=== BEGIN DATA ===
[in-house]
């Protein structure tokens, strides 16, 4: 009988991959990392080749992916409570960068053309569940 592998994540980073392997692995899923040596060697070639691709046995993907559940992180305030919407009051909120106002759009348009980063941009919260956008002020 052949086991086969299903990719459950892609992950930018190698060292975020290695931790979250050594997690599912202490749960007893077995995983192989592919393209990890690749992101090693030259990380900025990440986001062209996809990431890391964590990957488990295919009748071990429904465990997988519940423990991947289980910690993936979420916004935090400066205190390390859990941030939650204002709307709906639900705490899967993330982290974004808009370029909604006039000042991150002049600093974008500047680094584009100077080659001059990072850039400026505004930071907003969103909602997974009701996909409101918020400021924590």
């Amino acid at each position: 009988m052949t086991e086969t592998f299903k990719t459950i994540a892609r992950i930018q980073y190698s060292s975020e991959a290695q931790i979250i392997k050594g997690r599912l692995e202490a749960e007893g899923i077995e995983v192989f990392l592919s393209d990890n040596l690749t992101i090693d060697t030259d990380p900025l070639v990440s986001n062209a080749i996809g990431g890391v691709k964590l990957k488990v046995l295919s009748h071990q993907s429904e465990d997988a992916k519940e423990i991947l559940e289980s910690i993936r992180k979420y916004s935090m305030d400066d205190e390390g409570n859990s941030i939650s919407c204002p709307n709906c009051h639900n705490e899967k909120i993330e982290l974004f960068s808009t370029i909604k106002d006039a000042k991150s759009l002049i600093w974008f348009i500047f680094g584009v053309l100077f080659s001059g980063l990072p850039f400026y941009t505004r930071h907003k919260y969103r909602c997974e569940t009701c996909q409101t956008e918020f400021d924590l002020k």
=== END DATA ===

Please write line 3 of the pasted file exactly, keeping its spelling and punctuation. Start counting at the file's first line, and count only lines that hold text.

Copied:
């Amino acid at each position: 009988m052949t086991e086969t592998f299903k990719t459950i994540a892609r992950i930018q980073y190698s060292s975020e991959a290695q931790i979250i392997k050594g997690r599912l692995e202490a749960e007893g899923i077995e995983v192989f990392l592919s393209d990890n040596l690749t992101i090693d060697t030259d990380p900025l070639v990440s986001n062209a080749i996809g990431g890391v691709k964590l990957k488990v046995l295919s009748h071990q993907s429904e465990d997988a992916k519940e423990i991947l559940e289980s910690i993936r992180k979420y916004s935090m305030d400066d205190e390390g409570n859990s941030i939650s919407c204002p709307n709906c009051h639900n705490e899967k909120i993330e982290l974004f960068s808009t370029i909604k106002d006039a000042k991150s759009l002049i600093w974008f348009i500047f680094g584009v053309l100077f080659s001059g980063l990072p850039f400026y941009t505004r930071h907003k919260y969103r909602c997974e569940t009701c996909q409101t956008e918020f400021d924590l002020k």